So good news for Ford doesn't necessarily mean good news for the economy or for you. If Microsoft were to cut their North American employees by 50% their profits would look great for a while, but sooner or later the company would begin to suffer. By outsourcing Ford looks great, but what about Ford's suppliers here in North America? Do you suppose that if Ford outsources production that they will continue to purchase from North American suppliers?
Economy in U.S. Grew at 5.7% Pace, Most in Six Years
Jan. 29 (Bloomberg) -- "The economy in the U.S. expanded in the fourth quarter at the fastest pace in six years as factories cranked up assembly lines and companies increased investment in equipment and software.
For the year, even with that massaged 5.7 percent fourth quarter number, overall growth for the year was negative, -2.9 percent. So if we take Professor Roubini at his word and fourth quarter growth was only half, or 2.85 percent, what does that do to the annual number? Who is this Nouriel Roubini, you might ask. He's the man that predicted the stock market crash in 2008. Let's parse the fourth quarter numbers even further. What do most of us do on the 25th of December? What do we do in the weeks leading up to it? The year 2008 was the worst Christmas shopping season on record, and 2009? It was 1 percent worse, employment was down in December because merchants didn't hire for Christmas and profits were up because of it.
So rising profits have little to do with employment numbers; on the contrary employment hurts profit numbers. Yet the numbers are proclaimed as good news, yes, good news, the economy is turning around.
"Private wage and salary disbursements increased $16.1 billion in November, compared with an increase of $3.2 billion in October. Proprietors' income increased $12.3 billion in November, compared with an increase of $14.8 billion in October." Dept. of Labor
So, with a private labor force of 154,235,000 we divided $16.1 billion between us, while "proprietors," (you know, the boss) proprietors divided $12.3 billion between themselves. You got one buck and how many proprietors are there? They don't say and it's not a number that I found readily available, so let's guess. If the number were one million proprietors, that's $1,542.35. Two million? Divide it in half. Ten million? That's $154, but you got a buck!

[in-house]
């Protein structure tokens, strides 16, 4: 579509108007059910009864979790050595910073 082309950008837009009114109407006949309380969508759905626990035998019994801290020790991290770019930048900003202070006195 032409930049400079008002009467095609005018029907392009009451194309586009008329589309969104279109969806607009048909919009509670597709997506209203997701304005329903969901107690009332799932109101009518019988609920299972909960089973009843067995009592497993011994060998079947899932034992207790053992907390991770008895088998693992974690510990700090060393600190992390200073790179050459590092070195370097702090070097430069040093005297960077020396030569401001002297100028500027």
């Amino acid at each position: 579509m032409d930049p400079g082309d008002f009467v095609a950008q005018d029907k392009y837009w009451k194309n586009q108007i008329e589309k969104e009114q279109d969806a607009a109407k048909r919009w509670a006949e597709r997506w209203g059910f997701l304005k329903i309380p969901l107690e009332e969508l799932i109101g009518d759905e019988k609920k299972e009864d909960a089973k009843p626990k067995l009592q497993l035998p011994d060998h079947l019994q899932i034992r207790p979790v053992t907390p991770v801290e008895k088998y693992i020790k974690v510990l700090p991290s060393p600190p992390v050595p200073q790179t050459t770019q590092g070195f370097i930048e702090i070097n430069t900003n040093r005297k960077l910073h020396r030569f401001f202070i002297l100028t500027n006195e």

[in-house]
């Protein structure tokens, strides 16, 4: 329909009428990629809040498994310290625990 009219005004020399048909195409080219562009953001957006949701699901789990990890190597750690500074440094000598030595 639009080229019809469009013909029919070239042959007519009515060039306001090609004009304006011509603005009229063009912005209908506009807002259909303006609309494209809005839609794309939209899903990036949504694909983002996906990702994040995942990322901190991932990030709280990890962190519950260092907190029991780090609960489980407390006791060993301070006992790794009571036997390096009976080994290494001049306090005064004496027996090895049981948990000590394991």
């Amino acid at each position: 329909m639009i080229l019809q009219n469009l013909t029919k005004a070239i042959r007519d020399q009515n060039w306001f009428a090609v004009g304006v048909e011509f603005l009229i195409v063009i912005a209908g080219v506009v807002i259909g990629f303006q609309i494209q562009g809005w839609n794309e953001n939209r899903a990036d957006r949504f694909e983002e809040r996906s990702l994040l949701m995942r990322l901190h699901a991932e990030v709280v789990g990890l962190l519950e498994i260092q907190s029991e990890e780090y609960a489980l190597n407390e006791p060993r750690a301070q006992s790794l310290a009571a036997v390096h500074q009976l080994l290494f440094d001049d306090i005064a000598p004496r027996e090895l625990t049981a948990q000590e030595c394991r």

We're not done yet! "Rental income of persons increased $1.7 billion in November, compared with an increase of $2.2 billion in October. Personal income receipts on assets (personal interest income plus personal dividend income) increased $6.7 billion, compared with an increase of $6.6 billion. Personal current transfer receipts increased $11.3 billion, compared with an increase of $2.8 billion." Dept. of Labor
So, if you're a "proprietor" with rental income and other personal assets, then by God this economy is doing great! If, however, you work for a living, then not so much. The civilian labor force declined by 661,000 in December, but those "proprietors" are rocking out!
"Sales of new homes in November took an 11.3% plunge, a sign of just how dependent the fragile housing recovery has become on government subsidies. Sales of new single-family homes stood at a seasonally adjusted annual rate of 355,000 units, the Commerce Department said Wednesday, a 9% drop from the same month a year earlier." Los Angeles Times, December 24, 2009
The President in his State of the Union address claimed that two million workers more would be unemployed if it hadn't been for the stimulus bill. It's the God's honest truth! Only the original purpose of the stimulus bill was to increase employment, not to backstop it. State governments were supposed to use highway tax funds and stimulus funds to generate new projects to hire more workers. Only highway tax revenues fell. California tax revenues fell by 40% so the stimulus funds were used instead to protect those employed and not to increase them. What will happen this year remains to be seen.
The President has asked the major banks nicely and pointedly to invest in the economy and now promises to take TARP funds repaid by the banks to fund community banks which are failing at a record rate. What are the big banks doing?